29 October 2013

Modern buildings have been developed to be airtight, improving their energy efficiency and reducing their carbon footprint. Unfortunately, these sealed environments have created unexpected side effects.

Research has shown that a build-up of potentially harmful chemicals in the air can potentially cause negative impacts on the well-being of occupants.

The "Eco-See" project, which has received €6.55 million funding from the EU's R&D Framework Programme, studies the use of innovative eco-building materials that will combat poor indoor environmental quality, while still improving the energy efficiency of buildings.

Leading the project, Professor Pete Walker from Bath University's Department of Architecture and Civil Engineering, said: "The European Union aims to ensure that all new buildings will be zero carbon. However, we need to find ways of achieving this without negatively impacting on occupant well-being."

The research project will look at ways to combat the build-up of volatile organic compounds (VOCs), which can be harmful when they build-up at higher concentrations.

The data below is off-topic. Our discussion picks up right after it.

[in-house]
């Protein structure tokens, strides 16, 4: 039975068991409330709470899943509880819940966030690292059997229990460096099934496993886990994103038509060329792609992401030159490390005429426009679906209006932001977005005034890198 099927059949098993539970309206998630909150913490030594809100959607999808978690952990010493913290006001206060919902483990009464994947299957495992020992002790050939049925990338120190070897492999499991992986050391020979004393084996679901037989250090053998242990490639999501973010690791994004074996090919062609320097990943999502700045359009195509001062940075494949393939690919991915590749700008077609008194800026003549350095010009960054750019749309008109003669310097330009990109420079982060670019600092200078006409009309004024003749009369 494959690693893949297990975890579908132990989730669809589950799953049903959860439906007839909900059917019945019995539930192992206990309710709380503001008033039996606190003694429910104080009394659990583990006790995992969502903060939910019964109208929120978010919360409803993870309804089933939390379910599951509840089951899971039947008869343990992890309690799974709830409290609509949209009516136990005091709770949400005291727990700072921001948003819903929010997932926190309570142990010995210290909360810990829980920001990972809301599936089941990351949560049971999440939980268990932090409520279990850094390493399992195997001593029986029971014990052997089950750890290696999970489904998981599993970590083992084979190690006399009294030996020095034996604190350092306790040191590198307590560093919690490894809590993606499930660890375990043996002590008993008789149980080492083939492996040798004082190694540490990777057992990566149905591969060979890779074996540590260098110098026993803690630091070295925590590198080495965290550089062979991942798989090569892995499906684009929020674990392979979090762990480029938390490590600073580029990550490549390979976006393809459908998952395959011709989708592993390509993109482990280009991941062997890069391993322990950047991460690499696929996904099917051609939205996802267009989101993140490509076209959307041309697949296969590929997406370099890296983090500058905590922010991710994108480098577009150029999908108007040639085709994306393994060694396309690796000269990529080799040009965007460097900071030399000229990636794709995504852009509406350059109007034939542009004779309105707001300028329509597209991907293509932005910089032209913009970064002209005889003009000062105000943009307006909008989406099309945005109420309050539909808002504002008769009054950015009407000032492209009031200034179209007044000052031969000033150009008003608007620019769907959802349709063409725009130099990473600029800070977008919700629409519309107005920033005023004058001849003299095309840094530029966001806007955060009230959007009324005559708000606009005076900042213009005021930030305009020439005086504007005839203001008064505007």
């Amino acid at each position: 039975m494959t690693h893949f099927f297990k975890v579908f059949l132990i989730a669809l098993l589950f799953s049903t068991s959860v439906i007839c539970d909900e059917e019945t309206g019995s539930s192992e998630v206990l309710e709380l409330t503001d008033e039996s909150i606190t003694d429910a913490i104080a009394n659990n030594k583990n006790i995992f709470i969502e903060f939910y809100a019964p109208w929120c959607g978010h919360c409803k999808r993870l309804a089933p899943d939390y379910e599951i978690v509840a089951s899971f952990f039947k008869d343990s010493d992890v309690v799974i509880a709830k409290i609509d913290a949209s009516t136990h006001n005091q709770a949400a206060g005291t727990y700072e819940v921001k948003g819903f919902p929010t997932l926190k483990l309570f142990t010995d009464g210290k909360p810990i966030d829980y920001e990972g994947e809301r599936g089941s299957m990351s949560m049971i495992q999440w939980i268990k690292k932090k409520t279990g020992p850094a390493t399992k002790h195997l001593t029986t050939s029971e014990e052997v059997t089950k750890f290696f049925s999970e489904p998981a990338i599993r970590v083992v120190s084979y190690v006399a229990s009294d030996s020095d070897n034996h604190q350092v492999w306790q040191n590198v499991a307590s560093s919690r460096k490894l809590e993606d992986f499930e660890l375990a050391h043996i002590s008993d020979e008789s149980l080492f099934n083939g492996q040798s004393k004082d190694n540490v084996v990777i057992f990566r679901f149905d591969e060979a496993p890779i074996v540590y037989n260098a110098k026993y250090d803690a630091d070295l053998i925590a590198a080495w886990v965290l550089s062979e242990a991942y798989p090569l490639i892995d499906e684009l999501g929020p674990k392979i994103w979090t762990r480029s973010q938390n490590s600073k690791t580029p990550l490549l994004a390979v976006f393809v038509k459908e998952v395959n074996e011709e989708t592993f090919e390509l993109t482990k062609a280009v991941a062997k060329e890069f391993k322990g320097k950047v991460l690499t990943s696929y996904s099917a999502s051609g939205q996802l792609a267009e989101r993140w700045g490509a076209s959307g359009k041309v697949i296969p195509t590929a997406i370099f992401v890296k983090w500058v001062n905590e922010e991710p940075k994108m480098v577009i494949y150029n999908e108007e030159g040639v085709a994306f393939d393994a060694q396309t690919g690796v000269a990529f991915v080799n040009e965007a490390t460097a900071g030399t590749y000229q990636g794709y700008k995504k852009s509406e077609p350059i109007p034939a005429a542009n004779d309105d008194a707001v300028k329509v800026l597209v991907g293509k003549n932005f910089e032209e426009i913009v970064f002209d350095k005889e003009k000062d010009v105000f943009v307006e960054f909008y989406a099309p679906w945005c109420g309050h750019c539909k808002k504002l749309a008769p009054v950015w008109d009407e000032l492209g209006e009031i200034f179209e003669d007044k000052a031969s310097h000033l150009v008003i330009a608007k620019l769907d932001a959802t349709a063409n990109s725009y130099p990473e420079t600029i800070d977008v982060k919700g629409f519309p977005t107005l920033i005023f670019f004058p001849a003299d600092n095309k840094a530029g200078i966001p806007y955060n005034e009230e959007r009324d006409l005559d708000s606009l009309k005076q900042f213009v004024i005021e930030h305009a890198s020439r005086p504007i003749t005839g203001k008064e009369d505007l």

VOCs can be both artificial and naturally occurring, and are released into the air from many different sources including cleaning products, furniture, adhesives, carpets and paints.

The research will look at the use of bio-based insulation materials, such as sheep’s wool and hemp, some of which have been proven to draw VOCs out of the air and store them.

The researchers will develop highly insulated wall panels, treated using novel chemical processes to enhance the capacity of building materials to capture the VOCs.

The objective of the project is to deliver products with at least 15% lower embodied energy than traditional construction materials, with at least 20% longer expected lifespan and for at least 20% lower build costs.